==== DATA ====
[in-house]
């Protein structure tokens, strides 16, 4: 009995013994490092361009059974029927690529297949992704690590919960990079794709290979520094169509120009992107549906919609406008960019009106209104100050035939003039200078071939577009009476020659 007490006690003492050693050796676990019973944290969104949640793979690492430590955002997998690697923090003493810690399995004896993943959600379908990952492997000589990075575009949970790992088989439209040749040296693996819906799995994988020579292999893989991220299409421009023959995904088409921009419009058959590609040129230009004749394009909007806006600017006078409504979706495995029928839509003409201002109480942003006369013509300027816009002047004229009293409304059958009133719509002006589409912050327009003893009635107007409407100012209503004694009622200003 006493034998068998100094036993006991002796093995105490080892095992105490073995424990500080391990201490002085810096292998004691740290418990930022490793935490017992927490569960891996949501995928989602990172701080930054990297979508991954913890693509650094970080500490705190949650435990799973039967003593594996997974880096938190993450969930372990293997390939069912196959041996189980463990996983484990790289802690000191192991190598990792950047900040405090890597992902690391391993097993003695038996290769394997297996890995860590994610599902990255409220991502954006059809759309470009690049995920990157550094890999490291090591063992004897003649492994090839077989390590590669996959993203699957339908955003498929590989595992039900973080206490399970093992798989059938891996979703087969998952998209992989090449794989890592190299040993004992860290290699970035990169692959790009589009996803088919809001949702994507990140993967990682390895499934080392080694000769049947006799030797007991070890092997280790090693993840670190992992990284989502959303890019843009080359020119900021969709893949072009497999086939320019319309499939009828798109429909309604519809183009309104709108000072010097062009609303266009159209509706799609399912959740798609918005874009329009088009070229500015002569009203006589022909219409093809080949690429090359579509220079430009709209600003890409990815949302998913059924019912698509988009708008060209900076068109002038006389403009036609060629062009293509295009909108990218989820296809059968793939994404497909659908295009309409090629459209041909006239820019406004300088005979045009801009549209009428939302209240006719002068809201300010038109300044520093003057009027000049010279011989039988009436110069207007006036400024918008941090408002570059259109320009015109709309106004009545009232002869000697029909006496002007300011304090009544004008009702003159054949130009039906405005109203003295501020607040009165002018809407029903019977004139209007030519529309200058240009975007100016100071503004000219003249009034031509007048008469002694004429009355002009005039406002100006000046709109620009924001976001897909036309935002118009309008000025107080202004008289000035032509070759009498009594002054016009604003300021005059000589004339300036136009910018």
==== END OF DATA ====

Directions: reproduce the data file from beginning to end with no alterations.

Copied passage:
[in-house]
């Protein structure tokens, strides 16, 4: 009995013994490092361009059974029927690529297949992704690590919960990079794709290979520094169509120009992107549906919609406008960019009106209104100050035939003039200078071939577009009476020659 007490006690003492050693050796676990019973944290969104949640793979690492430590955002997998690697923090003493810690399995004896993943959600379908990952492997000589990075575009949970790992088989439209040749040296693996819906799995994988020579292999893989991220299409421009023959995904088409921009419009058959590609040129230009004749394009909007806006600017006078409504979706495995029928839509003409201002109480942003006369013509300027816009002047004229009293409304059958009133719509002006589409912050327009003893009635107007409407100012209503004694009622200003 006493034998068998100094036993006991002796093995105490080892095992105490073995424990500080391990201490002085810096292998004691740290418990930022490793935490017992927490569960891996949501995928989602990172701080930054990297979508991954913890693509650094970080500490705190949650435990799973039967003593594996997974880096938190993450969930372990293997390939069912196959041996189980463990996983484990790289802690000191192991190598990792950047900040405090890597992902690391391993097993003695038996290769394997297996890995860590994610599902990255409220991502954006059809759309470009690049995920990157550094890999490291090591063992004897003649492994090839077989390590590669996959993203699957339908955003498929590989595992039900973080206490399970093992798989059938891996979703087969998952998209992989090449794989890592190299040993004992860290290699970035990169692959790009589009996803088919809001949702994507990140993967990682390895499934080392080694000769049947006799030797007991070890092997280790090693993840670190992992990284989502959303890019843009080359020119900021969709893949072009497999086939320019319309499939009828798109429909309604519809183009309104709108000072010097062009609303266009159209509706799609399912959740798609918005874009329009088009070229500015002569009203006589022909219409093809080949690429090359579509220079430009709209600003890409990815949302998913059924019912698509988009708008060209900076068109002038006389403009036609060629062009293509295009909108990218989820296809059968793939994404497909659908295009309409090629459209041909006239820019406004300088005979045009801009549209009428939302209240006719002068809201300010038109300044520093003057009027000049010279011989039988009436110069207007006036400024918008941090408002570059259109320009015109709309106004009545009232002869000697029909006496002007300011304090009544004008009702003159054949130009039906405005109203003295501020607040009165002018809407029903019977004139209007030519529309200058240009975007100016100071503004000219003249009034031509007048008469002694004429009355002009005039406002100006000046709109620009924001976001897909036309935002118009309008000025107080202004008289000035032509070759009498009594002054016009604003300021005059000589004339300036136009910018």